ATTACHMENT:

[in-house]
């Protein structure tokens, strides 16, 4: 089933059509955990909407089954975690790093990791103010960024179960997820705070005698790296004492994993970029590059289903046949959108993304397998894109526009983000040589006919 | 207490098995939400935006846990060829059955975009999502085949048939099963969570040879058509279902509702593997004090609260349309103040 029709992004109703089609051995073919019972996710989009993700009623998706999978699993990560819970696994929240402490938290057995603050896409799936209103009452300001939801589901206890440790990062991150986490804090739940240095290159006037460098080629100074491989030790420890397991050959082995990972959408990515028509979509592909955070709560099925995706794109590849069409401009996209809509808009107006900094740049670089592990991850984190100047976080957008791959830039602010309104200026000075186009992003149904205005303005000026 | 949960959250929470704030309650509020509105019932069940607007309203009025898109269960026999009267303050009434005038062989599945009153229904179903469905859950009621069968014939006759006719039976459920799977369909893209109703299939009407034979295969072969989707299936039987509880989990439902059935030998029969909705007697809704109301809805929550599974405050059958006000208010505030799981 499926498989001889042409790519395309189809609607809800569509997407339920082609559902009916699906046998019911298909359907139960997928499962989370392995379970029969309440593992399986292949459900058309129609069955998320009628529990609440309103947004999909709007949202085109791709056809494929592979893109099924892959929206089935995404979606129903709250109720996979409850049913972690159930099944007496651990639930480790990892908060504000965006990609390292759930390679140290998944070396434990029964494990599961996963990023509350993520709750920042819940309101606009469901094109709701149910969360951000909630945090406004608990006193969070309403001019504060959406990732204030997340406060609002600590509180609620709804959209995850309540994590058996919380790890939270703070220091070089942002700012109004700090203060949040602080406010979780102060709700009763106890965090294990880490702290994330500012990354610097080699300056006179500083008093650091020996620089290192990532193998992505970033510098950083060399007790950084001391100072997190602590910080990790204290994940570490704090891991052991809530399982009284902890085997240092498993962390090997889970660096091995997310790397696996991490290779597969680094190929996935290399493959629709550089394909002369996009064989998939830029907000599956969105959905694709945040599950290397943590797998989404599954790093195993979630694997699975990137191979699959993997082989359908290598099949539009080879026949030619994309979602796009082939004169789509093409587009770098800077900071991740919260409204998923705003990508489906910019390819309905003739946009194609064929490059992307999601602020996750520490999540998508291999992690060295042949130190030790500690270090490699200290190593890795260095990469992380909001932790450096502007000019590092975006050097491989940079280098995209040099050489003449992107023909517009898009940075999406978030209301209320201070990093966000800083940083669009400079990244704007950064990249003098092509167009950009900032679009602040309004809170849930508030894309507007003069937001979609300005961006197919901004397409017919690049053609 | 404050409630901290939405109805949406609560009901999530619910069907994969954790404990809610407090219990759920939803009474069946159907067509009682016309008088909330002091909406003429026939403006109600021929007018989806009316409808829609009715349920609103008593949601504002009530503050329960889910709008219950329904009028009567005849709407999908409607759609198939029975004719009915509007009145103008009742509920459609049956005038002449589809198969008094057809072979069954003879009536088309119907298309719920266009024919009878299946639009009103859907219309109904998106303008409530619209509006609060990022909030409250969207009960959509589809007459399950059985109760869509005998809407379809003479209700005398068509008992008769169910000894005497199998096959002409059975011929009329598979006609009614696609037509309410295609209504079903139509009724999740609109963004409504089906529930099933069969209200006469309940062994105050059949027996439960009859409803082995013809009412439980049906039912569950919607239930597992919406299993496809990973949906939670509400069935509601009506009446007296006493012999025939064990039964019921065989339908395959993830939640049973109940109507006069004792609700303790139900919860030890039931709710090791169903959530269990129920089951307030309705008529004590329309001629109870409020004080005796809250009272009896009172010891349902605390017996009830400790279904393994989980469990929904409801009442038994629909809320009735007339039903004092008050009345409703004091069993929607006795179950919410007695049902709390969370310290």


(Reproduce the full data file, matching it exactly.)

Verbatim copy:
[in-house]
């Protein structure tokens, strides 16, 4: 089933059509955990909407089954975690790093990791103010960024179960997820705070005698790296004492994993970029590059289903046949959108993304397998894109526009983000040589006919 | 207490098995939400935006846990060829059955975009999502085949048939099963969570040879058509279902509702593997004090609260349309103040 029709992004109703089609051995073919019972996710989009993700009623998706999978699993990560819970696994929240402490938290057995603050896409799936209103009452300001939801589901206890440790990062991150986490804090739940240095290159006037460098080629100074491989030790420890397991050959082995990972959408990515028509979509592909955070709560099925995706794109590849069409401009996209809509808009107006900094740049670089592990991850984190100047976080957008791959830039602010309104200026000075186009992003149904205005303005000026 | 949960959250929470704030309650509020509105019932069940607007309203009025898109269960026999009267303050009434005038062989599945009153229904179903469905859950009621069968014939006759006719039976459920799977369909893209109703299939009407034979295969072969989707299936039987509880989990439902059935030998029969909705007697809704109301809805929550599974405050059958006000208010505030799981 499926498989001889042409790519395309189809609607809800569509997407339920082609559902009916699906046998019911298909359907139960997928499962989370392995379970029969309440593992399986292949459900058309129609069955998320009628529990609440309103947004999909709007949202085109791709056809494929592979893109099924892959929206089935995404979606129903709250109720996979409850049913972690159930099944007496651990639930480790990892908060504000965006990609390292759930390679140290998944070396434990029964494990599961996963990023509350993520709750920042819940309101606009469901094109709701149910969360951000909630945090406004608990006193969070309403001019504060959406990732204030997340406060609002600590509180609620709804959209995850309540994590058996919380790890939270703070220091070089942002700012109004700090203060949040602080406010979780102060709700009763106890965090294990880490702290994330500012990354610097080699300056006179500083008093650091020996620089290192990532193998992505970033510098950083060399007790950084001391100072997190602590910080990790204290994940570490704090891991052991809530399982009284902890085997240092498993962390090997889970660096091995997310790397696996991490290779597969680094190929996935290399493959629709550089394909002369996009064989998939830029907000599956969105959905694709945040599950290397943590797998989404599954790093195993979630694997699975990137191979699959993997082989359908290598099949539009080879026949030619994309979602796009082939004169789509093409587009770098800077900071991740919260409204998923705003990508489906910019390819309905003739946009194609064929490059992307999601602020996750520490999540998508291999992690060295042949130190030790500690270090490699200290190593890795260095990469992380909001932790450096502007000019590092975006050097491989940079280098995209040099050489003449992107023909517009898009940075999406978030209301209320201070990093966000800083940083669009400079990244704007950064990249003098092509167009950009900032679009602040309004809170849930508030894309507007003069937001979609300005961006197919901004397409017919690049053609 | 404050409630901290939405109805949406609560009901999530619910069907994969954790404990809610407090219990759920939803009474069946159907067509009682016309008088909330002091909406003429026939403006109600021929007018989806009316409808829609009715349920609103008593949601504002009530503050329960889910709008219950329904009028009567005849709407999908409607759609198939029975004719009915509007009145103008009742509920459609049956005038002449589809198969008094057809072979069954003879009536088309119907298309719920266009024919009878299946639009009103859907219309109904998106303008409530619209509006609060990022909030409250969207009960959509589809007459399950059985109760869509005998809407379809003479209700005398068509008992008769169910000894005497199998096959002409059975011929009329598979006609009614696609037509309410295609209504079903139509009724999740609109963004409504089906529930099933069969209200006469309940062994105050059949027996439960009859409803082995013809009412439980049906039912569950919607239930597992919406299993496809990973949906939670509400069935509601009506009446007296006493012999025939064990039964019921065989339908395959993830939640049973109940109507006069004792609700303790139900919860030890039931709710090791169903959530269990129920089951307030309705008529004590329309001629109870409020004080005796809250009272009896009172010891349902605390017996009830400790279904393994989980469990929904409801009442038994629909809320009735007339039903004092008050009345409703004091069993929607006795179950919410007695049902709390969370310290």